Windows ConfidentialWindows Explorer Doesn't Do Text
Once upon a time there was the Send To X PowerToy. It let you do neat things such as selecting a bunch of files, right-clicking, and then selecting Send To Clipboard as Names. As expected, this copied the names of the selected files to the clipboard.
This was certainly a useful PowerToy, but why did it have to exist in the first place? Why can't I just copy the files in Windows® Explorer and then paste them as text to get their file names? Or better yet, why can't I simply drag files out of Windows Explorer and drop them into Notepad to get the names?
We tried it, but it didn't work.
Data transfer, whether via the clipboard or via drag and drop, is mediated by OLE data objects, represented by the IDataObject interface. A data object offers a variety of formats. Some clipboard formats, including text and bitmaps, have been around since the beginning of Windows. Others have been added over time. When file drag and drop capabilities first came to Windows, it took the form of an HDROP. You could pass this to functions such as DragQueryFile, for example, to extract the file names. When you copy something to the clipboard from Windows Explorer, the resulting data object offers, among other things, the aforementioned HDROP, the file contents, and a file group descriptor. But one of the formats you won't see offered by the data object is text.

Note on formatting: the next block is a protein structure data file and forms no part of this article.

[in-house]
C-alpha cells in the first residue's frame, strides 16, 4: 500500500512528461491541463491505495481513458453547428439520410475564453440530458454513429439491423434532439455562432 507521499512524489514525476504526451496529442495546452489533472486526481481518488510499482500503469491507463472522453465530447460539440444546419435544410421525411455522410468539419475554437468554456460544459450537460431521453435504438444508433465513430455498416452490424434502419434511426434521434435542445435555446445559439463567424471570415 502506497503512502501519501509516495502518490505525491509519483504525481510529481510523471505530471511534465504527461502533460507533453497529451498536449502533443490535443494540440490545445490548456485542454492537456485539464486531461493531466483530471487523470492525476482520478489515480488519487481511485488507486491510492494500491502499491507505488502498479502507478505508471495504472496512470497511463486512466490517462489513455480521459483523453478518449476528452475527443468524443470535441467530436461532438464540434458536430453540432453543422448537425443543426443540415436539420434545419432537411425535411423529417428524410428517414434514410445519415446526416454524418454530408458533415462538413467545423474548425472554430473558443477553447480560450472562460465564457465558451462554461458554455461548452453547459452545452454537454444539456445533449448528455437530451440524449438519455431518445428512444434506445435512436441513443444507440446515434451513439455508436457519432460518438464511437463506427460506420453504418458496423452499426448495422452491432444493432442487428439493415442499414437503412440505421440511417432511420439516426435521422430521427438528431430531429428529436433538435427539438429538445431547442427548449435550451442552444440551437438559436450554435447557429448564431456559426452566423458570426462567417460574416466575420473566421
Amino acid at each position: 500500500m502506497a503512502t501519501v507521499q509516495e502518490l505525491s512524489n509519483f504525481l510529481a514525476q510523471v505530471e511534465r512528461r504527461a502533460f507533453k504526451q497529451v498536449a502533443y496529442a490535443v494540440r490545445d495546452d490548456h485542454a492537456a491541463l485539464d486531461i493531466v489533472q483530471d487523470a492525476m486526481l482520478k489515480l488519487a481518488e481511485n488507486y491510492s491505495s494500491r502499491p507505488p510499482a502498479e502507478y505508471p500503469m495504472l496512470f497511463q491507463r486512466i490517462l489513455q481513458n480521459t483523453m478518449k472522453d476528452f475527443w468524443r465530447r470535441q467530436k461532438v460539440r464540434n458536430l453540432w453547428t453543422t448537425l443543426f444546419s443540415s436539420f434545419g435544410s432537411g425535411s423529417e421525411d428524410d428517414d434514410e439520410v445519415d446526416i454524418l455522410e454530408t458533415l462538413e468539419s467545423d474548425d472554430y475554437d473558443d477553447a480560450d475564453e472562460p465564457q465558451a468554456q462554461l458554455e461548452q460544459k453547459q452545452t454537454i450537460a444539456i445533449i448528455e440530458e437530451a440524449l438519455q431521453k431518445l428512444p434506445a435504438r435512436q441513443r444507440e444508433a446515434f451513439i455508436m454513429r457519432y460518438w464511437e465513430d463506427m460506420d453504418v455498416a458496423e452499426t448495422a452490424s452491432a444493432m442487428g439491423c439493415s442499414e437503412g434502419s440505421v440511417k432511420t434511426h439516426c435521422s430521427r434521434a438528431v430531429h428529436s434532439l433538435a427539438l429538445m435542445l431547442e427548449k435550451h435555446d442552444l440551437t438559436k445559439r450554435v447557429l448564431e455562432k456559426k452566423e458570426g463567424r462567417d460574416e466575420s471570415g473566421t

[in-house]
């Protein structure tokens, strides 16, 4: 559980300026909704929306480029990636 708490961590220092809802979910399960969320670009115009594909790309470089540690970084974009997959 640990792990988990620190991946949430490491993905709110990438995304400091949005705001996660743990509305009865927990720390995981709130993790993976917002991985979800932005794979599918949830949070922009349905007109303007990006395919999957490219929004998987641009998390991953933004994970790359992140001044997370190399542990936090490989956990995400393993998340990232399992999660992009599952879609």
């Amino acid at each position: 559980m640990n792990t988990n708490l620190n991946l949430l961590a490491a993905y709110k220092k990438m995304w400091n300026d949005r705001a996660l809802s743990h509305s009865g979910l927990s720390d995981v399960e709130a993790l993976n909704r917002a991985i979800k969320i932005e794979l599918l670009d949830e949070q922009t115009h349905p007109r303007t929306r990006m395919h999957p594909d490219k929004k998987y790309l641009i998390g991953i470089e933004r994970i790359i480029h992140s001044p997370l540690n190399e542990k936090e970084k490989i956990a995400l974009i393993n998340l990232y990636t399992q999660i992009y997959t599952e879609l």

When a drop target (a thing you can drop objects onto) is told that a data object is being dragged over it or dropped onto it, the drop target asks the data object "Whaddya got?" The data object responds by listing all the formats it supports, in descending order of preference. In other words, the first format returned by the data object is the format that best describes the object. Then comes the next-best format, and so on, until you get to the last format, which is just a pale shadow of the original object. For example, the data object that represents some objects being dragged out of a Windows Explorer window would probably offer a shell ID list first, since that is a nearly perfect representation of the contents of a Windows Explorer window. Next on the list might be a file group descriptor, followed by the file contents, and then an HDROP.
Back in 1998, the shell team tried adding plain text to the list of formats offered, putting it at the very end of the list. This essentially said, "if you are really desperate, at least you can get some text out of me (namely, the list of files)." Unfortunately, what happened was that a large number of programs were distracted by the shiny text format and said, "Ooooh, I like text." These programs went straight for the text format that contained nothing more than a list of files. As a result, when you dragged a file from Windows Explorer and proceeded to drop it into a document, the program just inserted the file name instead of inserting the file itself into the document.
Due to the strongly negative application compatibility feedback, this change was reversed. As a result, when you drag and drop or paste files that are copied from Windows Explorer, the shell data object does not offer the file names as text.
Windows Vista®, however, rights this age-old wrong by giving you a way to copy the path as text: hold the shift key when you right-click in order to get the extended context menu. This will present the new Copy as Path option. No PowerToy necessary.
Raymond Chen's Web site, The Old New Thing, and identically titled book (Addison-Wesley, 2007) deal with Windows history and Win32 programming. He leaves the job of operationalizing mechanisms to others.
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